MANHATTAN, Kan. - Concerns about avian flu need not spoil hunting season, said Karen Blakeslee, Kansas State University Research and Extension food scientist.

Avian -- or bird -- flu is not new, said Blakeslee, who cautioned that current concerns focus on a new, virulent strain, H5N1, found in Asia.

"USDA animal health experts are actively monitoring the potential spread of bird flu virus and birds affected by it," she said.

The new bird flu has not yet been found in Kansas or North America, but scientists are monitoring migratory birds and hunters are encouraged to be watchful for distressed birds and to follow food safety steps in field dressing, storing and cooking game birds, said Blakeslee, who offered these tips:

  • Look for obvious signs that a bird is in distress. See the KSU
    Avian Influenza Web site
    for more details on identifying sick birds.

  • Field dress birds promptly.

    -- Do not pile warm birds in a mass.

    -- Remove the entrails and crop as soon as possible, as grain in the crop can ferment, if not removed.

    -- To save the heart and liver as giblets, transfer them to a re-sealable plastic bag. Label to identify the bird before placing the bag on ice in an ice chest.

    -- Birds can be plucked or skinned in the field and feathers stored in a plastic bag.

    -- Wipe out the cavity with a clean cloth or paper towel. Do not use grass or snow that may contaminate the carcass.

    -- Place birds in individual re-sealable plastic bags. Label the bag to identify the bird, date and location it was bagged before placing it on ice in an ice chest.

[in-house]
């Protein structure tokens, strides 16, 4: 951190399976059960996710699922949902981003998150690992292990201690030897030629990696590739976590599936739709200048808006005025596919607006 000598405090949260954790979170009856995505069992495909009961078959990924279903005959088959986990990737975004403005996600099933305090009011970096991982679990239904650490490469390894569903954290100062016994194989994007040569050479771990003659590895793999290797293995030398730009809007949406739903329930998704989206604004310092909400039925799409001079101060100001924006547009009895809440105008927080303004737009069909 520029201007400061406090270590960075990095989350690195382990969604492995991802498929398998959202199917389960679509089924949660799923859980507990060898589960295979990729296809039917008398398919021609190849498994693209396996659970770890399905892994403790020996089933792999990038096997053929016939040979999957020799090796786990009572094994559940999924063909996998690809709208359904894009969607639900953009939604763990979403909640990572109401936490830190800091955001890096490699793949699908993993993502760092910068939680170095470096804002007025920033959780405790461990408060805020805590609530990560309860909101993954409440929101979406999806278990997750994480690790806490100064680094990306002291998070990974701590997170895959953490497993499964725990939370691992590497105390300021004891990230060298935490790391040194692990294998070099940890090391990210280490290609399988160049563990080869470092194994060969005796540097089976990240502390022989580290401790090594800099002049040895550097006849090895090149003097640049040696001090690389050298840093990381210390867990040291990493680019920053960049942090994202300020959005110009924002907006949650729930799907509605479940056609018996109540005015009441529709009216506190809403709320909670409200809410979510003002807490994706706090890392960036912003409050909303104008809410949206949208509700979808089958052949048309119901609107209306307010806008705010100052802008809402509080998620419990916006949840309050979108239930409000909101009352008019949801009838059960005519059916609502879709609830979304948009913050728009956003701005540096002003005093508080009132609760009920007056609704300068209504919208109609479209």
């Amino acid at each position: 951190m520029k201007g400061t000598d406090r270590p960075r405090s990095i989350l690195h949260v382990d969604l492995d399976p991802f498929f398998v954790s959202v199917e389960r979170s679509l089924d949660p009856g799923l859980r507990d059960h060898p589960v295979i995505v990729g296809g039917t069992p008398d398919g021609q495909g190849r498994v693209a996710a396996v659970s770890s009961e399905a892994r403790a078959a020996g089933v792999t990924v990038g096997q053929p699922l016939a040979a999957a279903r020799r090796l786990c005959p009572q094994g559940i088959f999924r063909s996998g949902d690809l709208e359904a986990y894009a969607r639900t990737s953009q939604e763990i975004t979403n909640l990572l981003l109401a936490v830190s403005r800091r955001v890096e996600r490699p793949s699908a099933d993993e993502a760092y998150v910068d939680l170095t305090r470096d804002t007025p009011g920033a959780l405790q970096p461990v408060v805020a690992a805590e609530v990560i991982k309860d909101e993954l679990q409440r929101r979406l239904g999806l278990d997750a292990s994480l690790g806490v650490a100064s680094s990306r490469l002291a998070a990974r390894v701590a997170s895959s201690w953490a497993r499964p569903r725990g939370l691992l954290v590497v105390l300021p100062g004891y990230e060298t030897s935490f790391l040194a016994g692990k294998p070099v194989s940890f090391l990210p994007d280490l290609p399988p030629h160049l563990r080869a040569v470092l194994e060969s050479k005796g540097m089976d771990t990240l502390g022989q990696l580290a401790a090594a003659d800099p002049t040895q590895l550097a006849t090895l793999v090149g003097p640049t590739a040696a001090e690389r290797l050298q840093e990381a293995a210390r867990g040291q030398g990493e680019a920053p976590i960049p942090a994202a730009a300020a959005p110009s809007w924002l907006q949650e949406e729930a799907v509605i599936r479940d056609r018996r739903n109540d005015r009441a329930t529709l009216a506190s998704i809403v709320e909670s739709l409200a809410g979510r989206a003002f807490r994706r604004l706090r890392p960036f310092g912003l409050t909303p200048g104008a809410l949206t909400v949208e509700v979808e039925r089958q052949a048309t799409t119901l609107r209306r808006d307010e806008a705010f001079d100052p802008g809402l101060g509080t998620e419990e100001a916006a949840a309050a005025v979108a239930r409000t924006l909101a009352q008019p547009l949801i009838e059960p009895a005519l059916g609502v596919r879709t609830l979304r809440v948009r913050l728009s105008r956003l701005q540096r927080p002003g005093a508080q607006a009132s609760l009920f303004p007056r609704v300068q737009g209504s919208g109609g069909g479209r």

-- Birds can be stored in the refrigerator (at temperature of 45 degrees F or less) for up to three days, or frozen, either as a whole, clean carcass or in parts, at 0 degrees F. for future meals.

  • Wash hands in hot, soapy water before and after handling game. If water is unavailable, waterless hand sanitizers will work. Be sure hands do not have visible dirt before using hand sanitizers.

  • To reduce the risk of cross-contamination, don't eat, drink or smoke when field dressing game.

  • Keep ice chest out of direct sun.

  • Assemble a field dressing kit with soap, water jug and/or hand sanitizer, paper towels, cutting board(s), knives, sharpening stone, re-sealable plastic bags, plastic or latex gloves, trash bags, labels and a marker to field dress birds before transferring them to an ice

  • Follow the USDA recommendations to cook poultry to 165 degrees F and check doneness with a food thermometer.

    Cooking poultry and game birds to 165 degrees F will kill foodborne pathogens, Blakeslee said.

  • To disinfect field dressing kit before storing, Blakeslee recommends sanitizing knives, cutting board(s), etc. with a solution of one teaspoon of unscented chlorine bleach mixed with one quart of water. Using a dishwasher will work, if utensils, etc. are dishwasher-safe.

  • Simply washing your hands and keeping food preparation tools and workspaces clean can easily reduce the risk of foodborne illness and cross-contamination.

  • For more food safety and health tips, contact the local or district K-State Research and Extension office or visit Extension's food safety Web site.

    Additional food safety tips and game recipes also are available on the North Dakota State University Web site; search for "Wild Side of the Menu."

    SOURCE: K-State University Extension news release.